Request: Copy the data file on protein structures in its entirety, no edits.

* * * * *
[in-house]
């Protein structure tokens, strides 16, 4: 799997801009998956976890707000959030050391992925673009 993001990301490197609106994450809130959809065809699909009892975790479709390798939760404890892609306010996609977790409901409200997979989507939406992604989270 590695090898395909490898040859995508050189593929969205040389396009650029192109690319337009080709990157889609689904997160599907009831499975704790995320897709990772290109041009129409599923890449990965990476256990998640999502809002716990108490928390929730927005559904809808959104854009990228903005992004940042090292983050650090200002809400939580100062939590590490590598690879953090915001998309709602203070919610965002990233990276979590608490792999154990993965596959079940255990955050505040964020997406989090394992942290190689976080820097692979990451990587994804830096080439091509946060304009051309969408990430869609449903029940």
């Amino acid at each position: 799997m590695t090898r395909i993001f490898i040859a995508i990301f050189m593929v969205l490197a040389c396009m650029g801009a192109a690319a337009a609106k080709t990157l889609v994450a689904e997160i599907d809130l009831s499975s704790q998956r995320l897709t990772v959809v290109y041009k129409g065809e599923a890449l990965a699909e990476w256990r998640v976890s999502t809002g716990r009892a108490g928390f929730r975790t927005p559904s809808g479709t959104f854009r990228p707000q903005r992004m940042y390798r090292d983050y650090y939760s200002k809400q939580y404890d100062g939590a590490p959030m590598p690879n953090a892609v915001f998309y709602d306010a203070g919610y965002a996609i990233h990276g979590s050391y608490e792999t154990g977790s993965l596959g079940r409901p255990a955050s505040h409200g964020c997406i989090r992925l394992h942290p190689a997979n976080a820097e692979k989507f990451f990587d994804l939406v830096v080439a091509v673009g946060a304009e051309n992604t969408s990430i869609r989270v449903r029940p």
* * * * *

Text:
[in-house]
């Protein structure tokens, strides 16, 4: 799997801009998956976890707000959030050391992925673009 993001990301490197609106994450809130959809065809699909009892975790479709390798939760404890892609306010996609977790409901409200997979989507939406992604989270 590695090898395909490898040859995508050189593929969205040389396009650029192109690319337009080709990157889609689904997160599907009831499975704790995320897709990772290109041009129409599923890449990965990476256990998640999502809002716990108490928390929730927005559904809808959104854009990228903005992004940042090292983050650090200002809400939580100062939590590490590598690879953090915001998309709602203070919610965002990233990276979590608490792999154990993965596959079940255990955050505040964020997406989090394992942290190689976080820097692979990451990587994804830096080439091509946060304009051309969408990430869609449903029940």
């Amino acid at each position: 799997m590695t090898r395909i993001f490898i040859a995508i990301f050189m593929v969205l490197a040389c396009m650029g801009a192109a690319a337009a609106k080709t990157l889609v994450a689904e997160i599907d809130l009831s499975s704790q998956r995320l897709t990772v959809v290109y041009k129409g065809e599923a890449l990965a699909e990476w256990r998640v976890s999502t809002g716990r009892a108490g928390f929730r975790t927005p559904s809808g479709t959104f854009r990228p707000q903005r992004m940042y390798r090292d983050y650090y939760s200002k809400q939580y404890d100062g939590a590490p959030m590598p690879n953090a892609v915001f998309y709602d306010a203070g919610y965002a996609i990233h990276g979590s050391y608490e792999t154990g977790s993965l596959g079940r409901p255990a955050s505040h409200g964020c997406i989090r992925l394992h942290p190689a997979n976080a820097e692979k989507f990451f990587d994804l939406v830096v080439a091509v673009g946060a304009e051309n992604t969408s990430i869609r989270v449903r029940p």